“Some stories have me shooting it out with the Commies from a foxhole over in Frozen Chosen. Pork Chop Hill stuff. Hell, I barely qualified with the M-1 rifle in basic training.”
The son of a Rear Admiral and a descendent of Robert E. Lee, Robert Duvall was in a position to achieve great things from the day he was born. He was a self-described Navy brat, and moved whenever his father received a new posting. Despite the lack of stability, his early life was relatively peaceful.
After graduating Principia College in 1953, Duvall decided to follow a path similar to his father’s and enlisted in the U.S. Army. During his time in the Army, Duval leveraged his passion and took up acting. While stationed at Camp Gordon, he acted in plays such as “Room Service.” Later, due to his having served during the years of the Korean War, the media would often misunderstand his participation during the fighting. He left the military after two years of service at the rank of Private First Class.
Upon returning to civilian life, Duvall used the G.I. Bill to fuel his passion for acting. He moved to New York and enrolled in the Neighborhood Playhouse School of Theater in 1955. He was classmates with other future stars such as Dustin Hoffman, Gene Hackman, and James Caan. During his time at school, he supported himself by working the register at Macy’s, sorting mail, and driving trucks.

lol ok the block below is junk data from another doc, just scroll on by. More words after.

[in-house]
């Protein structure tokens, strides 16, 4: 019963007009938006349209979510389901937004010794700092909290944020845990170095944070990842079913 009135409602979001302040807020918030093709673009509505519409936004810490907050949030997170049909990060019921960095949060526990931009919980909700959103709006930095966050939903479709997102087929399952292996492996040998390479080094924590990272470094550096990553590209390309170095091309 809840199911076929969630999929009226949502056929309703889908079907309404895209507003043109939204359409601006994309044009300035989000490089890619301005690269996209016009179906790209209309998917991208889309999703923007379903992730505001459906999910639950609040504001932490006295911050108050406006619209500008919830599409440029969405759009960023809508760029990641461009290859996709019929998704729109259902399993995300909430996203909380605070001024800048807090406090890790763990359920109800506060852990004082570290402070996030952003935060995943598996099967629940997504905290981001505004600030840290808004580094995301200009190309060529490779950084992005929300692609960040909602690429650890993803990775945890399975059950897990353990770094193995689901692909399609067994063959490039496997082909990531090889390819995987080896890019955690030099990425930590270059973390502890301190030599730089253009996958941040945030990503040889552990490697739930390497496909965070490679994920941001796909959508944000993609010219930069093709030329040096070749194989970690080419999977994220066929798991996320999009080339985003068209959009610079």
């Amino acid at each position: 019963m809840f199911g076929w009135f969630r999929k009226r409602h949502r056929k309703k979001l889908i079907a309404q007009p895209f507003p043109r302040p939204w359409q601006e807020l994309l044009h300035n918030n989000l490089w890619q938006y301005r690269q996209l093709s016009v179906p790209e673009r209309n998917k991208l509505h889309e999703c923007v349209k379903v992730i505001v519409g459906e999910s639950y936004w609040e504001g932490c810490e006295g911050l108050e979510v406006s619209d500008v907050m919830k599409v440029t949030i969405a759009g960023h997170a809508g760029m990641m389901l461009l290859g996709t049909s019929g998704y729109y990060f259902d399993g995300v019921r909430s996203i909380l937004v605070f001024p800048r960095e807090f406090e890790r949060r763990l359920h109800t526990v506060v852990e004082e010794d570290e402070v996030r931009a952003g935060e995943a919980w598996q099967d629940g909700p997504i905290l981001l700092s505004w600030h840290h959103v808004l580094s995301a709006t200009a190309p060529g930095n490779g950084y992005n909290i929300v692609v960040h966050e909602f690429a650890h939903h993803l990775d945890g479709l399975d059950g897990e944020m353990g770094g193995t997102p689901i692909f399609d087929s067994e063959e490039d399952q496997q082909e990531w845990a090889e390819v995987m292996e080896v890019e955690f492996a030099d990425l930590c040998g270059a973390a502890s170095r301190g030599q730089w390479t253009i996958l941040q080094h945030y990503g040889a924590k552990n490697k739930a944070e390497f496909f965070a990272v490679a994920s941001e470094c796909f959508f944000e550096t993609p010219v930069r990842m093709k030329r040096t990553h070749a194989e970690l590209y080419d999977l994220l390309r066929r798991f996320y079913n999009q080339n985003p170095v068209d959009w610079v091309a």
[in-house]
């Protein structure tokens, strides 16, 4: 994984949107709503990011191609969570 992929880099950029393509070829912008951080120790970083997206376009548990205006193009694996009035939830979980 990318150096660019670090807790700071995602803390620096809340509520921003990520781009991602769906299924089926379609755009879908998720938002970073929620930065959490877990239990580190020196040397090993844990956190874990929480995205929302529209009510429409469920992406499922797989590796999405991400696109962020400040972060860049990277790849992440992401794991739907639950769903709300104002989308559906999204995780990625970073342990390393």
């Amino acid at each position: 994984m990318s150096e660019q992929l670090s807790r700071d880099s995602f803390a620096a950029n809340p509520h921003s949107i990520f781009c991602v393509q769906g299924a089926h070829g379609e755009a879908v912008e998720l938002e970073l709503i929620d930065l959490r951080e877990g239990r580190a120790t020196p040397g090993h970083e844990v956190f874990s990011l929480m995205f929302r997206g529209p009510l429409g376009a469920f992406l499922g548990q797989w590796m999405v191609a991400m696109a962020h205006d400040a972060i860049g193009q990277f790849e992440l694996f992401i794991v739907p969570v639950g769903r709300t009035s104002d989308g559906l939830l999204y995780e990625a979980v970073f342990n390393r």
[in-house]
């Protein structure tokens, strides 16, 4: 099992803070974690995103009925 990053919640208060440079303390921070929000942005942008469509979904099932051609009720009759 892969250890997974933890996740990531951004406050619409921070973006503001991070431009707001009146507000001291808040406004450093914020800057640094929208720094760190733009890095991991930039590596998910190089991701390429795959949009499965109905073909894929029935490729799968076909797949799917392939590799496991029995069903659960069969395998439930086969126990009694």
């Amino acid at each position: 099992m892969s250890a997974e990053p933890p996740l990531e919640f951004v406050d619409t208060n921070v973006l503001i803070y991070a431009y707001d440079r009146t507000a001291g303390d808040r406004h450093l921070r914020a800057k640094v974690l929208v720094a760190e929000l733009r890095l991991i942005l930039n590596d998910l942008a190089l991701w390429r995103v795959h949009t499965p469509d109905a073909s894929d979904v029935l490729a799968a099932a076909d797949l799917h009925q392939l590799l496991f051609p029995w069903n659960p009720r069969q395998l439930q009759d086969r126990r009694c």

It didn’t take long for Duvall to snap up acting jobs in numerous plays. He found work in at least five shows in 1955, and many more in the ensuing years. He continued to act on and off Broadway well into the 70s. His television debut came in 1959 in an episode of “The Jailbreak,” and he made guest appearances into the 60s. Duvall’s portrayal of Boo Radley in the 1962 production of “To Kill a Mockingbird” signaled his break into cinema, and kick-started his rise to fame.
Duvall’s acting career has been prolific and includes a broad range of roles. His military experience came into play for a number of rolls in his career, including his portrayal of Maj. Frank Burns in “MASH.” One of his most famous roles was Lt. Col. Kilgore in “Apocalypse Now,” where he delivered the famous line, “Charlie don’t surf.” Over the course of his career, Duvall has been nominated for six Oscars and won one of them in 1984 for Best Actor in Leading Role for his part in “Tender Mercies.” Duvall has accumulated numerous other accolades, and continues to act to this day.
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